We are all looking forward to Christmas, right? It’s the season of goodwill after all. A time when we all get together with friends and family to have a good time. What’s not to like?
Of course, while most of us will be looking forward to the Festive Season, it’s not great for everyone. What about those people who have a problem with alcohol and who are trying to cut down or even quit? How do you do that when temptation is everywhere you look? On television. In supermarkets. On every street corner. Even delivered to you automatically when you are on your phone or computer.
Or those children whose parents are dependent on alcohol, somewhere in the region of 200,000 in England alone, according to recent estimates? Or even those estimated three million children in the UK whose parents have ‘one too many’? What is Christmas like for them?
What about ambulance drivers who have to pick up the pieces when things go a little too far? In a recent survey of North East ambulance staff carried out by Balance, the North East Alcohol Office, almost one third reported that half or more of the incidences they deal with over the Christmas period involves alcohol, with half saying that most call-outs for assaults involved alcohol. Or the police trying to deal with people in our city centres? Or fire crews who have to cut people from car wrecks after a collision involving someone who has been drink driving?
You can be sure who is looking forward to Christmas – the alcohol industry. It is bonanza time for Big Alcohol. They will have been planning for months for the end of 2022. After all, they don’t only have Christmas to look forward to, they also have the men’s football World Cup. You could say all their Christmases have come at once.
By now we are all familiar with the power, breadth and creativity of marketing expertise demonstrated by all sectors of the alcohol industry as Christmas gets close. Already the big retail companies are unveiling their new TV advertisements. As the big day gets closer we will be inundated with price-driven special offers on our screens.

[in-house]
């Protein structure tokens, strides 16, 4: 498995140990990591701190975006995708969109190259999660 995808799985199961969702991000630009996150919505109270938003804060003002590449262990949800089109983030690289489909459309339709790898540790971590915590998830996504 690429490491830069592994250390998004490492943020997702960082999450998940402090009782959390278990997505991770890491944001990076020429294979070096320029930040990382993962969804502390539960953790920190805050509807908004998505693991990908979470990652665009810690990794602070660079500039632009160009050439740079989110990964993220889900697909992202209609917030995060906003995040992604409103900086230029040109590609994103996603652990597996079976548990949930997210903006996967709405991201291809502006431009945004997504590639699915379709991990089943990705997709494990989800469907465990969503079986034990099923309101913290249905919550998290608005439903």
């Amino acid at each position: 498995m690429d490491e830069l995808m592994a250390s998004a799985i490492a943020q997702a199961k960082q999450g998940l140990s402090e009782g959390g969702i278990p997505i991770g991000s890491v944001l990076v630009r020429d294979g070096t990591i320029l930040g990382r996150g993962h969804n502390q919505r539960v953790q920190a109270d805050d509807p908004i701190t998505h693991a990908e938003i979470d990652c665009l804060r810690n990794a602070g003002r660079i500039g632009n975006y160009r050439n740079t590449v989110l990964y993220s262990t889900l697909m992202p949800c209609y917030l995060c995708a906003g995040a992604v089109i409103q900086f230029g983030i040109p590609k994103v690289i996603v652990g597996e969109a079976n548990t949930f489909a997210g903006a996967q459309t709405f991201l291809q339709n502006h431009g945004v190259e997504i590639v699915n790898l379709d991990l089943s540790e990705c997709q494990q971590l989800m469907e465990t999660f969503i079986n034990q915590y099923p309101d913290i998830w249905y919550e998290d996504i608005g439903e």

No sooner have the Halloween displays been removed in supermarkets than they are being replaced by Christmas displays which invariably feature alcohol at their heart. We will be encouraged to stock up early, especially as money is tight. They will remind us that we ‘deserve a treat’ in such difficult times.
For months magazines have been bombarding us with alcohol ‘best of’ lists to help us prepare for Christmas. As we start choosing cards for our loved ones we will be hard-pressed to find anything which doesn’t feature a gin-centred pun.
All of this is incredibly damaging. It tells all of us – and most worryingly our children – that you can’t have fun, have friends, be attractive unless booze is at the very centre of your Christmas celebrations.
It wasn’t always like this. My parents never had a breakfast Bucks Fizz. They didn’t buy gin-themed advent calendars. The modern Christmas has been created in part by the alcohol industry – and most of us don’t give it a second thought.
Government partnership with the industry
The alcohol industry doesn’t stop at encouraging us to put their products at the heart of our family Christmas. They also play their part in demonising us if things get a little out of hand.
Once again this year the Government’s official Christmas drink drive campaign, THINK!, has partnered with alcohol company Diageo to encourage us not to drink and drive over the festive period. Just think about that for a moment. The Government partnering with Guinness and Captain Morgan to tackle drink driving.
The campaign has used influencer and reality TV star Sam Thompson to target younger male drivers. It even uses the opportunity to promote Guinness 0.0 as a non-alcoholic alternative, effectively securing Government endorsement for its brand.
The campaign reminds them that ‘a mate doesn’t let a mate drink drive’. In other words, drink driving is the problem of the individual drinker and their friends, not the company spending millions to promote their health-damaging products.
Christmas plays right into the heart of the corporate responsibility strategies of global alcohol corporations such as Diageo. It enables them to promote ‘moderation’ and ‘responsible drinking’, terms which are rarely defined by brands in their promotions material.
Worse than that, it convinces Governments that – despite all the evidence to the contrary – alcohol companies are part of the solution to alcohol harm, not the cause of the problem. It has convinced them that we don’t need a new alcohol strategy which tackles the affordability, availability and desirability of alcohol.
You could argue that campaigns such as the THINK! partnership are even more important than the millions spent on brand advertising as they ward off regulation.
At the moment it seems that alcohol companies are succeeding in having their Christmas cake and eating it.
Written by Colin Shevills, Former Director of Balance and Special Adviser to the Alcohol Health Alliance.
All IAS Blogposts are published with the permission of the author. The views expressed are solely the author’s own and do not necessarily represent the views of the Institute of Alcohol Studies.